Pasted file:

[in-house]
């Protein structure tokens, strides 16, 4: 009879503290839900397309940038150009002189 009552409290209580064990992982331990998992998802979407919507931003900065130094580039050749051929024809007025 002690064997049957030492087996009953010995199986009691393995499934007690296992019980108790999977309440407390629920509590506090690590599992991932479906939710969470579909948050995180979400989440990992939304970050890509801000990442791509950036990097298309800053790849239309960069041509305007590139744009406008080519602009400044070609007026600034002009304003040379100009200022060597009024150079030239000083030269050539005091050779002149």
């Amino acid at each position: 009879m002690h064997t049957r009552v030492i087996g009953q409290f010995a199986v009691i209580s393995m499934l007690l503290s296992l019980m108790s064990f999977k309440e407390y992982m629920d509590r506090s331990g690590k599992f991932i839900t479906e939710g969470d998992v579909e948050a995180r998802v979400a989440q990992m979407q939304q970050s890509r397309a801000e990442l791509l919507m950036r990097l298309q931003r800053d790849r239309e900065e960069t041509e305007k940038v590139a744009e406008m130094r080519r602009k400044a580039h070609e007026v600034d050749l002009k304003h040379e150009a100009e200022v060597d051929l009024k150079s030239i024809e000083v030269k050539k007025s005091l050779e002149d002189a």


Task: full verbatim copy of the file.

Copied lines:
[in-house]
């Protein structure tokens, strides 16, 4: 009879503290839900397309940038150009002189 009552409290209580064990992982331990998992998802979407919507931003900065130094580039050749051929024809007025 002690064997049957030492087996009953010995199986009691393995499934007690296992019980108790999977309440407390629920509590506090690590599992991932479906939710969470579909948050995180979400989440990992939304970050890509801000990442791509950036990097298309800053790849239309960069041509305007590139744009406008080519602009400044070609007026600034002009304003040379100009200022060597009024150079030239000083030269050539005091050779002149």
């Amino acid at each position: 009879m002690h064997t049957r009552v030492i087996g009953q409290f010995a199986v009691i209580s393995m499934l007690l503290s296992l019980m108790s064990f999977k309440e407390y992982m629920d509590r506090s331990g690590k599992f991932i839900t479906e939710g969470d998992v579909e948050a995180r998802v979400a989440q990992m979407q939304q970050s890509r397309a801000e990442l791509l919507m950036r990097l298309q931003r800053d790849r239309e900065e960069t041509e305007k940038v590139a744009e406008m130094r080519r602009k400044a580039h070609e007026v600034d050749l002009k304003h040379e150009a100009e200022v060597d051929l009024k150079s030239i024809e000083v030269k050539k007025s005091l050779e002149d002189a």